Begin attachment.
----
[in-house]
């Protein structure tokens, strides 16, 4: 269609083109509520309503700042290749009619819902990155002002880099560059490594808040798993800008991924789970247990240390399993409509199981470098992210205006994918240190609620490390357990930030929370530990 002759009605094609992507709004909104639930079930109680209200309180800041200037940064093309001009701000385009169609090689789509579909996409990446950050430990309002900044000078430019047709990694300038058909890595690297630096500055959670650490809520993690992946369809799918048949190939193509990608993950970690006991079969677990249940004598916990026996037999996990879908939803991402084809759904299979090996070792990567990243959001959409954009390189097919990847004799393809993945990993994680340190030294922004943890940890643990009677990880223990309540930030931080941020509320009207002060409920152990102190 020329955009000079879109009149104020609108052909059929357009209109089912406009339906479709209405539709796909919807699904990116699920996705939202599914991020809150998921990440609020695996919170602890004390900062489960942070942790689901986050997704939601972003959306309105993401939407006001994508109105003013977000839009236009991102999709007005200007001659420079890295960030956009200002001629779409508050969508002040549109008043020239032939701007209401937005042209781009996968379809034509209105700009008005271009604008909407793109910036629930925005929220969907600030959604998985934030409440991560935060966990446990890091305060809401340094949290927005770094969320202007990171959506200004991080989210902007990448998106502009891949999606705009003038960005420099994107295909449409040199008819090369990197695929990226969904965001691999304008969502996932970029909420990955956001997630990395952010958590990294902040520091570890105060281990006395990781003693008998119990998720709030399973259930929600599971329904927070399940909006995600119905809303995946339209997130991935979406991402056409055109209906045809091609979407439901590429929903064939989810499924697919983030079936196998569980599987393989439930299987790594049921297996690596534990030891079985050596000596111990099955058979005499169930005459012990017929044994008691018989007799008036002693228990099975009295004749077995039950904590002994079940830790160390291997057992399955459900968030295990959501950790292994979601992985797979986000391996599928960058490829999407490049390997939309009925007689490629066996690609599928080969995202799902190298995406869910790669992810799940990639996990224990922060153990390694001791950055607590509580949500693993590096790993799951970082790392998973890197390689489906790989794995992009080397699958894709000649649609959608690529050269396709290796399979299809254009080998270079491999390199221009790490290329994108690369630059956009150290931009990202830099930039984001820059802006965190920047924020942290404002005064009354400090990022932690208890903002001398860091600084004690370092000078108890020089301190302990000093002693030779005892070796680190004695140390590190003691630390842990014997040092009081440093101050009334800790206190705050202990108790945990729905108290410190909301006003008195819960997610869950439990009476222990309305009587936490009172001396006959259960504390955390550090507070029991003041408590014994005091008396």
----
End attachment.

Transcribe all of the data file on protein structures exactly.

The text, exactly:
[in-house]
């Protein structure tokens, strides 16, 4: 269609083109509520309503700042290749009619819902990155002002880099560059490594808040798993800008991924789970247990240390399993409509199981470098992210205006994918240190609620490390357990930030929370530990 002759009605094609992507709004909104639930079930109680209200309180800041200037940064093309001009701000385009169609090689789509579909996409990446950050430990309002900044000078430019047709990694300038058909890595690297630096500055959670650490809520993690992946369809799918048949190939193509990608993950970690006991079969677990249940004598916990026996037999996990879908939803991402084809759904299979090996070792990567990243959001959409954009390189097919990847004799393809993945990993994680340190030294922004943890940890643990009677990880223990309540930030931080941020509320009207002060409920152990102190 020329955009000079879109009149104020609108052909059929357009209109089912406009339906479709209405539709796909919807699904990116699920996705939202599914991020809150998921990440609020695996919170602890004390900062489960942070942790689901986050997704939601972003959306309105993401939407006001994508109105003013977000839009236009991102999709007005200007001659420079890295960030956009200002001629779409508050969508002040549109008043020239032939701007209401937005042209781009996968379809034509209105700009008005271009604008909407793109910036629930925005929220969907600030959604998985934030409440991560935060966990446990890091305060809401340094949290927005770094969320202007990171959506200004991080989210902007990448998106502009891949999606705009003038960005420099994107295909449409040199008819090369990197695929990226969904965001691999304008969502996932970029909420990955956001997630990395952010958590990294902040520091570890105060281990006395990781003693008998119990998720709030399973259930929600599971329904927070399940909006995600119905809303995946339209997130991935979406991402056409055109209906045809091609979407439901590429929903064939989810499924697919983030079936196998569980599987393989439930299987790594049921297996690596534990030891079985050596000596111990099955058979005499169930005459012990017929044994008691018989007799008036002693228990099975009295004749077995039950904590002994079940830790160390291997057992399955459900968030295990959501950790292994979601992985797979986000391996599928960058490829999407490049390997939309009925007689490629066996690609599928080969995202799902190298995406869910790669992810799940990639996990224990922060153990390694001791950055607590509580949500693993590096790993799951970082790392998973890197390689489906790989794995992009080397699958894709000649649609959608690529050269396709290796399979299809254009080998270079491999390199221009790490290329994108690369630059956009150290931009990202830099930039984001820059802006965190920047924020942290404002005064009354400090990022932690208890903002001398860091600084004690370092000078108890020089301190302990000093002693030779005892070796680190004695140390590190003691630390842990014997040092009081440093101050009334800790206190705050202990108790945990729905108290410190909301006003008195819960997610869950439990009476222990309305009587936490009172001396006959259960504390955390550090507070029991003041408590014994005091008396």